Shares carry greater risk than many other assets, so it is important to research them before going ahead with a purchase. Factors such as the company’s debt levels, strategy and how much of their profit is used to pay dividends may be worth checking before buying them.

Should you wish to buy shares, opening an ISA could be a tax-efficient means of doing so. Researching various sharedealing providers could help you to find the best deal, with sites such as The Motley Fool offering a variety of reviews on them.

Investing in property

Purchasing a property is another means of generating a passive income in retirement. Even though property prices have risen significantly in recent years, it may still be possible to generate a relatively high yield in parts of the UK. However, due to the cost of buying property, it may be difficult to build a diverse property portfolio.

It is important to note that should a property you own go through a void period, or if a tenant fails to pay rent, this could cause a reduction in your income.

With the introduction of a 3% stamp duty surcharge in April 2016, as well as other tax changes, investing in property may be less appealing than it once was from a tax perspective.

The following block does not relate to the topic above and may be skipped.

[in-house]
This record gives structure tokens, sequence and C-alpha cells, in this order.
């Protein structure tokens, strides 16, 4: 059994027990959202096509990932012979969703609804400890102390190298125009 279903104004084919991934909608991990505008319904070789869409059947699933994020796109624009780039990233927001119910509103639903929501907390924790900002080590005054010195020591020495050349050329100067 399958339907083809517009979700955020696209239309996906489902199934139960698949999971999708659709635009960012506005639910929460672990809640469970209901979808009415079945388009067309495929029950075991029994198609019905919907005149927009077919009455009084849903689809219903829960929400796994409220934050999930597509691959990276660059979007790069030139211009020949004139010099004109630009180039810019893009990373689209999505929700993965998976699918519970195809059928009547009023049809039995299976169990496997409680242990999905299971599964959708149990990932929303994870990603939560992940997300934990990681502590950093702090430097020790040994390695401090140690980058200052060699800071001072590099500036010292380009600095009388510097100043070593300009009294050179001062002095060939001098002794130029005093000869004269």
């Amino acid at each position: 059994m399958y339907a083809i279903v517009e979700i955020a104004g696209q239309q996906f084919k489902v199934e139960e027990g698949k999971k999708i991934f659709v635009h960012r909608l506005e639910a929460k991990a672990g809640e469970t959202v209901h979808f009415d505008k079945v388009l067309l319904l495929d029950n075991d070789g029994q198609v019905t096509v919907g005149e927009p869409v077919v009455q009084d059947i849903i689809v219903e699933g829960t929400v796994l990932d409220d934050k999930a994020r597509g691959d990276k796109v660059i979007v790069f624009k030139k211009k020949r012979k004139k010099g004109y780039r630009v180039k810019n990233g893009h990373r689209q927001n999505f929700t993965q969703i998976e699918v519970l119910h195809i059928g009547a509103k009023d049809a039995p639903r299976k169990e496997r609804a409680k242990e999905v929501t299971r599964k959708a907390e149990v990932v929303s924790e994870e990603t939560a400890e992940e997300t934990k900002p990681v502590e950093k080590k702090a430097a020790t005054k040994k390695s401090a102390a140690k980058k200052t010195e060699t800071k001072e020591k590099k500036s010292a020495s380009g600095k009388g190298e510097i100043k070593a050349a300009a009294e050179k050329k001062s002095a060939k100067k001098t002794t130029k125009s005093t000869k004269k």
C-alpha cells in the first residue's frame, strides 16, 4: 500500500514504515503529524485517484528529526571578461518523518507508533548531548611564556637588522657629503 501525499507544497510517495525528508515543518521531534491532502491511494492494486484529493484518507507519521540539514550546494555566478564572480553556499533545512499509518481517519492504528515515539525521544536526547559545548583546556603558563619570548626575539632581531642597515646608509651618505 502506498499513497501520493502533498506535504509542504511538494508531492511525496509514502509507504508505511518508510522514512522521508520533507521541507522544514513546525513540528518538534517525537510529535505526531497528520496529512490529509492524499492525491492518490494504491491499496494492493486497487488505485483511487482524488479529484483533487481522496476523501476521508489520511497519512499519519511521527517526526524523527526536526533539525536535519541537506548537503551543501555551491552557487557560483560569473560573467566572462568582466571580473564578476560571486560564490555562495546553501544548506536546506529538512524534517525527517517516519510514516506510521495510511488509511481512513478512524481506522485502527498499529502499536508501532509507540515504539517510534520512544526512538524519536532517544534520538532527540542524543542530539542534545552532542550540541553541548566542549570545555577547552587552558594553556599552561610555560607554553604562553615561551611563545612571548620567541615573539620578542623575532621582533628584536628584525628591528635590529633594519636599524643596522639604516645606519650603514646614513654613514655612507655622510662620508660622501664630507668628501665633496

Investing in bonds

Bonds are a popular means of generating a passive income in retirement. You lend money to a government or corporate entity, with the amount repaid on a specific date in future. In the meantime, interest payments, or coupons, are paid on the debt. They differ in level depending on the financial strength of the entity in question, with interest rates on less stable governments and businesses being higher than interest rates on more financially sound entities.

Although bonds can offer a more reliable income in some cases than dividend-paying shares, they lack capital growth potential. In some cases, this may mean that their total return is less than inflation. Over the long run this can lead to reduced spending power.